This morning I sat down and spent some time with the latest edition of Value Line. As usual, I first looked at the list of stocks trading at the widest discount from book value. Although I frequently screen for stocks that are trading cheaply on asset value, no screener is perfect and I overlook some from time to time. Since I want to leave no stone unturned, I always make it a habit to thoroughly read each edition for potential ideas.
I did indeed come up with one this week. The stock is based in Europe, does not pay a dividend and has debt levels that might not make it through my basic filters. The stock has really been hit hard in recent weeks due to ongoing debt concerns throughout Europe and company specific concerns relating to repaying emergency aid during the credit crisis. In spite of this Dutch life insurer Aegon (AEG) appears to have plans in place to restore profitability over the next few years. The company has exited the institutional business sin the U.S. and has placed its Guaranteed Investment Contract (GIC) business into runoff mode. Aegon sold TransAmerica Reinsurance and raised equity capital to pay back the Dutch government, and this clears the way for a restoration of the dividend in the spring of 2012.
After its recent selloff, the stock is cheap on the numbers. In fact, trading at less than 50% of tangible book value, the stock is at "too cheap not to own" levels. Earnings are not exactly robust, but the company has returned to profitability this year. Impairment charges in the first quarter were the lowest they had been in the last three years and that bodes well for future earnings growth potential. Aegon has cut back its exposure to the more troubled PIIGS countries of Europe (Portugal, Italy, Ireland, Greece and Spain) and is expanding into new and faster-growing markets. In the Americas, which account for more than 70% of the company's profits, the variable annuity business has been stable, partially offsetting the decline of the fixed annuity business. If the company comes anywhere close to the highly accurate analyst estimates for the year, the stock will be selling for less than 8x earnings. Even after repaying the Dutch government, the company has plenty of excess capital and its balance sheet is in decent shape.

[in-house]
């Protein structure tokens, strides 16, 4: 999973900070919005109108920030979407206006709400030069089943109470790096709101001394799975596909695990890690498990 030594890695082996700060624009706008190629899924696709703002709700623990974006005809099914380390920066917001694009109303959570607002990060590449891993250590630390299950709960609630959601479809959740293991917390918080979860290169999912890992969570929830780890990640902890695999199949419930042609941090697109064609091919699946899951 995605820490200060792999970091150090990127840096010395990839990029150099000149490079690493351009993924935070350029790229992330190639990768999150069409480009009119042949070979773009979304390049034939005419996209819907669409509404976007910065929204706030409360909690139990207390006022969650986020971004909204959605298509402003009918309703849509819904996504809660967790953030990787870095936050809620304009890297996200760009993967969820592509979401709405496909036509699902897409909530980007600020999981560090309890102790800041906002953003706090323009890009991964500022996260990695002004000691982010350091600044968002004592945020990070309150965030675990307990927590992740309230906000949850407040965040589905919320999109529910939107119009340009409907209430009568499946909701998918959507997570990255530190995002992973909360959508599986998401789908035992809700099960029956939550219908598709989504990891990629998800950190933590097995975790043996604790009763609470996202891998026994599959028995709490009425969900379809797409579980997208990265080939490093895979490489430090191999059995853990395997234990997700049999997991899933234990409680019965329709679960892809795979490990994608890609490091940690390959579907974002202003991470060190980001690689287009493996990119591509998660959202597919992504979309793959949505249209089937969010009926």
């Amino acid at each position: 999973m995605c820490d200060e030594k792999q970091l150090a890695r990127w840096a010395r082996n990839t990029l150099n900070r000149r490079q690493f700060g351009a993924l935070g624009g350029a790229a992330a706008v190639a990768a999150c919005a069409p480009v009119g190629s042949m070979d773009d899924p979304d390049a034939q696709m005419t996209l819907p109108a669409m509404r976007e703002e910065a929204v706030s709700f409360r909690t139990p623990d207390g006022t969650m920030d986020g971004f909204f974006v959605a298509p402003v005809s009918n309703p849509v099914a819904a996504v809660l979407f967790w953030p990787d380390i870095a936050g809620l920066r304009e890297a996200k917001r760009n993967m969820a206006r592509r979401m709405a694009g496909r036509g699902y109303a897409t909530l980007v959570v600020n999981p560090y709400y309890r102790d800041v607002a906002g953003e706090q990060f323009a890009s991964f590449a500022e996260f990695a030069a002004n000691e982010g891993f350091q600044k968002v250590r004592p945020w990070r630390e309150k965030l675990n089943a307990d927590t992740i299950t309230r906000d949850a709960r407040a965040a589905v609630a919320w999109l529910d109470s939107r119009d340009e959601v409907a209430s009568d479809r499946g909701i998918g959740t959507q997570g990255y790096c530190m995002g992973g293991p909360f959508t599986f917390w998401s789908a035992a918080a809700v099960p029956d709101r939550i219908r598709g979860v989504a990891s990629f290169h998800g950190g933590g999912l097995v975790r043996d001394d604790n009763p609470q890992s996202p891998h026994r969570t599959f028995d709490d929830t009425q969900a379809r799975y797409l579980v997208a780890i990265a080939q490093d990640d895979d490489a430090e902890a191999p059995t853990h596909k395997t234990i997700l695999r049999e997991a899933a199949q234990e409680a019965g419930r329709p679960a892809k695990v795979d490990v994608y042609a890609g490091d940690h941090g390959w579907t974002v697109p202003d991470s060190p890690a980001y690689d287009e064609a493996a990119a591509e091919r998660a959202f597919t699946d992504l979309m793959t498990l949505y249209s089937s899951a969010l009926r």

I think investors with a longer time horizon may want to buy this stock now. This stock was trading above $20 a share as the credit crisis began to create turmoil in the global markets back in 2007. If the stock reverses to even a fraction of those price levels, the stock could be a home run. A return to half the old highs would more than double your money from the current price. The stock is very cheap and with all the cheap European financial stocks I am seeing, this management team has a reasonable plan to return to a normal growth trajectory. Staying small and moving slow makes a lot of sense. Buy a few shares at current levels and plan to scale into the rest of your positions.
It is also worth attempting to back into the stock by selling puts on the stock. The market is pretty illiquid for Aegon options and the bid asked spreads are very wide. When I run the January 2012 $5 put options though my trusty calculator, I get a fair value of $0.50. The current spread is $0.25 bid and $0.90 asked. I would put in an order to sell the puts at $0.60 and then monitor it for a few weeks to see if you can get your position filled and back into the stock.
Buying European financials right now goes against the conventional wisdom, but it does seem in line with Sir John Templeton's advice to buy at the point of maximum pessimism.